the instructive video, likelihood to act increased the more participants enjoyed learning the details,
the more interesting the visual content of the video was, and the more positively the video material
impacted their emotions.
The results of this study indicate that affective issues, participation intention, and recall score are
interrelated. This is in line with prior research on cognitive appraisals in emotions (e.g., Lazarus,
1991). Cognitive information processing evokes emotions that affect behavioral intention. Aligned
with Skarin et al. (2017), we found that the videos triggered participants instrumentally, but also
affectively. As previously stated, the more participants enjoyed and felt that the video impacted them
emotionally, the more their participation intention and recall score improved in watching the
instructionally designed video. The results of this study show that mobile videos, as growing means
of delivering digital service marketing, can trigger consumers instrumentally by communicating
service content, price information, benefits, schedule, and other service details. They can also deliver
affective triggers, such as emotional experiences. This aligns with previous research (Heath et al.,
2006; Vakratsas & Ambler, 1999) that showed that emotions play a significant role in marketing
The findings emphasize the importance of the storyline in generating a media effect. The storyline
determines the logical connections among video attributes, which affect the media richness (cf. Daft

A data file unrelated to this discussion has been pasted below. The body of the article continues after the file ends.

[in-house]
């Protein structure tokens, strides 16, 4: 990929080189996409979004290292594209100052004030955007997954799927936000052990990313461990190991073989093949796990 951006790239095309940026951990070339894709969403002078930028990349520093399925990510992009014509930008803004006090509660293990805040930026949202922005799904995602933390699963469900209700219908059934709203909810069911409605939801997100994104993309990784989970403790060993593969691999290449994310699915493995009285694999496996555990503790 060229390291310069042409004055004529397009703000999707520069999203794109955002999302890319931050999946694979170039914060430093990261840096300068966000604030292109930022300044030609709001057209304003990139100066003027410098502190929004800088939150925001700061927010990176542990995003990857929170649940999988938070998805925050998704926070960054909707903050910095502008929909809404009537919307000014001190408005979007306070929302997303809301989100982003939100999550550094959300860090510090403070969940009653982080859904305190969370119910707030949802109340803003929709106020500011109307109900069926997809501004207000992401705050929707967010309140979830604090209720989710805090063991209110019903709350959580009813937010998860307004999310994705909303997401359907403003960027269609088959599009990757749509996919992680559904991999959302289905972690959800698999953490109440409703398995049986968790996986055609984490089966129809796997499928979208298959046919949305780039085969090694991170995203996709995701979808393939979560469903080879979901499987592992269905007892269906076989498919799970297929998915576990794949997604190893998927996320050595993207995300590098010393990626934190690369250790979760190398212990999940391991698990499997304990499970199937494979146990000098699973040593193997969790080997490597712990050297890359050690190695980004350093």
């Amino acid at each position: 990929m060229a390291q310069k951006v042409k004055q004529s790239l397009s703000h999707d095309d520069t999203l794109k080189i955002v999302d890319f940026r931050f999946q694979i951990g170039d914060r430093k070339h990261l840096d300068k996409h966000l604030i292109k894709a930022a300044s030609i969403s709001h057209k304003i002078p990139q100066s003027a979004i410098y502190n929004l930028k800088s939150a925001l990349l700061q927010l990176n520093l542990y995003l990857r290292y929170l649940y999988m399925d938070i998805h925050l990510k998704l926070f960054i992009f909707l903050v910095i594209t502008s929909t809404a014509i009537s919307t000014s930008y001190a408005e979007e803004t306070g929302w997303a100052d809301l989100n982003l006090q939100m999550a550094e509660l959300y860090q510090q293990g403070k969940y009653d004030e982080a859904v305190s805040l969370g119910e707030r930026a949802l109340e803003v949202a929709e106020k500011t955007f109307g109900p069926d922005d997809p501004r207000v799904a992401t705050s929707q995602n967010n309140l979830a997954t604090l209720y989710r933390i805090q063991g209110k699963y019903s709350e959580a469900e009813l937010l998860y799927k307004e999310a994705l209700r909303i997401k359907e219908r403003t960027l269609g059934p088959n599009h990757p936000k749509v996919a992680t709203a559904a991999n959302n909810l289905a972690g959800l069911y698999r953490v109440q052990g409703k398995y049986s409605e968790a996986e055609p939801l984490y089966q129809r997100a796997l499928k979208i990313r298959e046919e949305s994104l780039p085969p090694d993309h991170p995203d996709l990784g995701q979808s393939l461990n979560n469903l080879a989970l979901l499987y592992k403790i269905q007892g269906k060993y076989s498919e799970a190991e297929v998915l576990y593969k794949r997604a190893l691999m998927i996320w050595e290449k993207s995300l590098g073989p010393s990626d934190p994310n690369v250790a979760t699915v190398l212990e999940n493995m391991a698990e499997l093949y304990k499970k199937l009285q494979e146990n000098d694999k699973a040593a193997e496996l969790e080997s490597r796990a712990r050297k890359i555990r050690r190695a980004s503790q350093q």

& Lengel, 1986; Sun & Cheng, 2007). The storyline is an audio-visual narrative of the message that
is communicated by combining different video attributes. We found that changing 30% of the visual
cues (video clips) in the same storyline did not make a significant difference in general, as all three
videos had positive impact (Table 2). All test groups saw 5 different and 10 similar video clips. In
other words, 67% of similar video content occupying 39% of the time slot is sufficient for creating a
similar marketing message. However, as mentioned before, we found that the mechanisms that caused
triggers to happen were different for each video. This means that better media richness improved the
effect of a similar storyline. This finding strengthens our conclusion that a stronger logical connection
between video attributes, such as visual cues and storyline, improves the media effect.
In terms of attributes, the findings differ from those of Sung and Mayer (2012), who identified a more
significant difference between relevant and irrelevant graphics in cognitive measures. However, they
studied text and graphics, whereas we researched video material with differences in media richness.
This difference highlights that video material differs from visualized textual material in creating
5.3 Videos trigger potential consumers to move forward on the customer journey
The third research question concerned how consumers’ individual characteristics and the phase of
their information search process compare with respect to video types in triggering changes in
behavioral intention. From the ordinal regression analysis in Table 6, we can see that the most